August 24, 2008

Branding Faith

Phil Cooke has done ministry leaders a great favor by compiling helpful insights and exploring the relevance of branding from a church perspective. The subtitle of this book released early this year is “Why Some Churches an Nonprofits Impact Culture and Others Don’t.” The leading question of the book is “What do people think of when they think of your ministry?” Phil’s emphasis in the brand discussion is helpfully flavored by a ministry-friendly definition: “At its core, branding is simply the art of surrounding a product, organization or person with a powerful and compelling story.” There are not many books in this category as few books dare to fuse faith and marketing. One thing I particularly appreciated is that Phil brings some needed insights in favor of branding the church while acknowledging the downsides of “chasing relevance” to an extreme.

The strength of the book is twofold: first is Phil’s authentic passion for the kingdom forged with a solid track record of brand-building for ministries. Second, is Phil’s distillation of principles, practices and proverbs from the business world filtered through ministry values.

The limitation of the book, albeit minor, is double-barreled. The first thing is that Phil is not weaving a coherent argument through the book, but rather, provides a patchwork of observations and insights. The second limitation is that Phil’s experience with ministry dominated by strong personalities of charismatic flavor. This tends to skew insights on branding more toward the individual and not the organization. Nevertheless, these minor points do not eclipse this solid contribution and valuable resource for a rarely treated topic.

I highly recommend this book for any church leader, and it is a must-have resource for any church communications professional. The thousands of designers working every-day to keep our churches communication savvy will appreciate one of my favorite quotes from the book: Better design isn’t just decoration; its connection. See my selected quotes.

August 23, 2008

Branding Faith: Selected Quotes

In essence, we need to understand the power of branding and identity, and seriously reconsider how we express our faith to a skeptical and unbelieving world. p. 10

At its core, branding is simply the art of surrounding a product organization or person with a powerful and compelling story. p. 26

What do people think of when they think of you? p. 11

The media today is a digital cacophony of voices and images. To stand out in an ocean of choices takes more than excellent sermons, quality resources, professional programs and good intentions. p. 21

The world isn’t looking for a copy of a major religious leader; they’re looking for someone new, innovative and original. God gave you a unique DNA, so your job is to discover how your unique gifts and talents can differentiate your ministry from everyone else’s. p. 101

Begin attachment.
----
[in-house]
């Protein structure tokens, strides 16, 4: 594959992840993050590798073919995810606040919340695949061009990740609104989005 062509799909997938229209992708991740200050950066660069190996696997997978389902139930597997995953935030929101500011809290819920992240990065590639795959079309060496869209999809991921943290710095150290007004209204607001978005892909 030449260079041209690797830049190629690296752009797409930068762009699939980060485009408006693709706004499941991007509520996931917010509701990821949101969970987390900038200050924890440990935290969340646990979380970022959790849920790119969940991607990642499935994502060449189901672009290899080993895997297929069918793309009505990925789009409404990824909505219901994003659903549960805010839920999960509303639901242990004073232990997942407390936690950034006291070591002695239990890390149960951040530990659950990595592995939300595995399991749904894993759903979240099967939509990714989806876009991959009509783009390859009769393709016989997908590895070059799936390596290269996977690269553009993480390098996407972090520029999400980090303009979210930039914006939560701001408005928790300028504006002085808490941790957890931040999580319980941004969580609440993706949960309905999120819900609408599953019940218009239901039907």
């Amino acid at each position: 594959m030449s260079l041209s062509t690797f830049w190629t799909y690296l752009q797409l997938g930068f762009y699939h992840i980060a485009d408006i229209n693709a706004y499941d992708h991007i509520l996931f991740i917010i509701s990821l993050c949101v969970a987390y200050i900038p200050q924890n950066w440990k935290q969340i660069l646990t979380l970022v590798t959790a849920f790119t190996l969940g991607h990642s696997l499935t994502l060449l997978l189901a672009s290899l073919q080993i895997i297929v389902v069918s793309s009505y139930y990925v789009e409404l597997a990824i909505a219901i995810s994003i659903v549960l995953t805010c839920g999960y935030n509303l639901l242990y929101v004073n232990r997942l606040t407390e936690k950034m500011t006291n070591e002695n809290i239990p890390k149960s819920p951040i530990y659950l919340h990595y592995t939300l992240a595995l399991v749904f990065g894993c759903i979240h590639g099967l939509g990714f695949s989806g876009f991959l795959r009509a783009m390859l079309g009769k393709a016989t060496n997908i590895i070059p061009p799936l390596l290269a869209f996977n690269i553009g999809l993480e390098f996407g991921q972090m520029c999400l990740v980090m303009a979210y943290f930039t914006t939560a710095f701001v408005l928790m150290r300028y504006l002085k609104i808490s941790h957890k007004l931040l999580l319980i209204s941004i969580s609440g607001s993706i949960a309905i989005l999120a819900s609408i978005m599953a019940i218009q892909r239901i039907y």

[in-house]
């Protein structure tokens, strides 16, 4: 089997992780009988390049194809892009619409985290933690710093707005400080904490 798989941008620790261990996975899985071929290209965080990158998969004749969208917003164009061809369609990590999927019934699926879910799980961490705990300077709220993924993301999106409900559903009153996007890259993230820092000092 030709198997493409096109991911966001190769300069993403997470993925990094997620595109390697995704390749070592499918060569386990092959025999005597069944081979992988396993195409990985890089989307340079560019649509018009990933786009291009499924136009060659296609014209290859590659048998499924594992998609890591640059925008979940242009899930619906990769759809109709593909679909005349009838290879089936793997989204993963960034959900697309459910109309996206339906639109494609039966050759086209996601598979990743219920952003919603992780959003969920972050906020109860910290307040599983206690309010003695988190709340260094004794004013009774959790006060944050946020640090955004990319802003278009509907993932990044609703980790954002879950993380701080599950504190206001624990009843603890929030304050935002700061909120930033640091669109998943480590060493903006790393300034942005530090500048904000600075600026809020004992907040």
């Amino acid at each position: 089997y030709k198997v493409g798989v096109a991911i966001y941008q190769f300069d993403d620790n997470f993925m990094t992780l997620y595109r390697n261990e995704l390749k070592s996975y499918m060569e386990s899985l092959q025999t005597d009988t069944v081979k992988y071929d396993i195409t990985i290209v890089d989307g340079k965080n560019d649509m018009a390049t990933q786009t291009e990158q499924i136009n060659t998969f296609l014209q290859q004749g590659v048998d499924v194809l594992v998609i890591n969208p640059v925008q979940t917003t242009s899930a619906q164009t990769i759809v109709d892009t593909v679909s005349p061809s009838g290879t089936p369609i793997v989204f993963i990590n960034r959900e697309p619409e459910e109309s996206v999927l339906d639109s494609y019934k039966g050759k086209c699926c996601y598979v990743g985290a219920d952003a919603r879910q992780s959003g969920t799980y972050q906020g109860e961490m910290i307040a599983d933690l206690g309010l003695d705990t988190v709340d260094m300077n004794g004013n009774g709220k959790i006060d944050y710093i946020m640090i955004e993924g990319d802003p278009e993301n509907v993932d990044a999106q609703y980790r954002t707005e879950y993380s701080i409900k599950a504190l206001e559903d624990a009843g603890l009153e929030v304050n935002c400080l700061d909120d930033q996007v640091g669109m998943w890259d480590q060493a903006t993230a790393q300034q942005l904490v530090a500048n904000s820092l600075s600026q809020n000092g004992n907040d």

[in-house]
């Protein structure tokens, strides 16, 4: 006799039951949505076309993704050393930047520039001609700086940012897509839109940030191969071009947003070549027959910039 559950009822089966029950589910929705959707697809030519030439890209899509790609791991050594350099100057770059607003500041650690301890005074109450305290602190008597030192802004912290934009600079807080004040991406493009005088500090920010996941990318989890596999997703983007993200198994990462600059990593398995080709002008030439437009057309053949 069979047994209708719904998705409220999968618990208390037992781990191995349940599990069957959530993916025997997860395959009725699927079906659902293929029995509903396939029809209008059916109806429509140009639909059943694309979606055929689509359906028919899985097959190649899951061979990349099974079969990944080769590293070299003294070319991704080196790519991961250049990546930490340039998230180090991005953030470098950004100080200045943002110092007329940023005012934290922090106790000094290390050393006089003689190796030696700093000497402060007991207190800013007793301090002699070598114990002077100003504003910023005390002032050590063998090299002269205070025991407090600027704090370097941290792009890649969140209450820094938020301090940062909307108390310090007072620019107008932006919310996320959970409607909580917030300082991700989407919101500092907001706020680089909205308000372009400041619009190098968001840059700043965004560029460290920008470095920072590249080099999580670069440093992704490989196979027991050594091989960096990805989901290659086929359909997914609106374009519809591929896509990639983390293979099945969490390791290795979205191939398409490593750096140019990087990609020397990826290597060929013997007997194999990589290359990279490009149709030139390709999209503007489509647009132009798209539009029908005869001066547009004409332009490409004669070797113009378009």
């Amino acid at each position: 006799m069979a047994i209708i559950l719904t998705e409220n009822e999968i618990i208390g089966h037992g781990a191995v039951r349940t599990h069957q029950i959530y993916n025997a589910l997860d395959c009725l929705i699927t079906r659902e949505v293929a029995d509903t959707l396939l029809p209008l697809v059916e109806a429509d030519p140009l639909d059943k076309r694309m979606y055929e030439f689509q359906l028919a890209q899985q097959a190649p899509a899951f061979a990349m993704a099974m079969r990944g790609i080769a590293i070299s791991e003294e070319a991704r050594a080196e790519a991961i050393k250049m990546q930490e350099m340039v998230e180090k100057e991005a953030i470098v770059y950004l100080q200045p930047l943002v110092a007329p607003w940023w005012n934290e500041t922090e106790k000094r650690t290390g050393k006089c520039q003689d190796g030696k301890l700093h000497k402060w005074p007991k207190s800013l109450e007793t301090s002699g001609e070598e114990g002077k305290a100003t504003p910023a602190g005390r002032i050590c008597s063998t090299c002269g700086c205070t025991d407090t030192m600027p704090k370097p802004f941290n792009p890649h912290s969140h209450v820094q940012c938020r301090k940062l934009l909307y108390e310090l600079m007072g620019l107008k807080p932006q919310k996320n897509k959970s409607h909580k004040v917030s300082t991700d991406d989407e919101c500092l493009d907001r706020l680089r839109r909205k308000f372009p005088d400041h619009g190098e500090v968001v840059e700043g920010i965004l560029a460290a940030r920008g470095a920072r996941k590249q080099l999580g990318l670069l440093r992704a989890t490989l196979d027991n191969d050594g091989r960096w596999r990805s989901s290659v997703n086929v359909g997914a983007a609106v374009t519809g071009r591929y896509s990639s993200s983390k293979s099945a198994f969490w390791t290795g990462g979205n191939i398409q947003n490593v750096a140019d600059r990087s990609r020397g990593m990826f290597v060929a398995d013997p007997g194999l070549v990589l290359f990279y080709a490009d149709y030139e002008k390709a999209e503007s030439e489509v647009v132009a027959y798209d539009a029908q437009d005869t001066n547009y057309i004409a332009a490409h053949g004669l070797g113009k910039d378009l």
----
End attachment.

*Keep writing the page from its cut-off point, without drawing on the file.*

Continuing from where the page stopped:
Its not so much about recreating or re-building a ministry; its more about cutting away the junk so the real ministry that’s inside can be released. p. 102

Better design isn’t just decoration; its connection. p. 156

The book quotes Patrick Hanlon on seven characteristics that branding and religion share (p. 72-80):

• The Creation Story
• The Creed
• The Icons
• The Rituals
• The Pagans of Non-believers
• The Scared Words
• The Leader

Since January of 2007, Facebook has experienced an average of 250,000 members each day…It is also the number one photo-sharing site on the web, with more than 14 million photos uploaded daily. p. 164

Friendships without relationship- it’s new territory for most of us. (with regard to Facebook) p. 166

Quoting Herbert Simon, “A wealth of information has created a poverty of attention.” p. 174

Branding isn’t an exact science. It’s organic, reflecting the changing culture, trends and ideas of each generation. p. 228

Remember the Unique Selling Proposition- what makes your product different from every other product in the marketplace. What makes your church different and unique today? Hopefully, its more than the snappy design of your church newsletter. p. 193

August 22, 2008

Simplify Your Story

Tom Suddes leads an organization called For Impact. He just sent this e-mail entitled: “SUMMARIZE YOUR LIFE IN 6 WORDS.” I am still in the Made to Stick Series on Simplicity and this connects well:

“I came across references to a really cool little book in a newspaper article in early July. I meant to write something but didn’t. This morning, I read something again in Ode magazine on the same book. I love the concept and wanted to share it with you.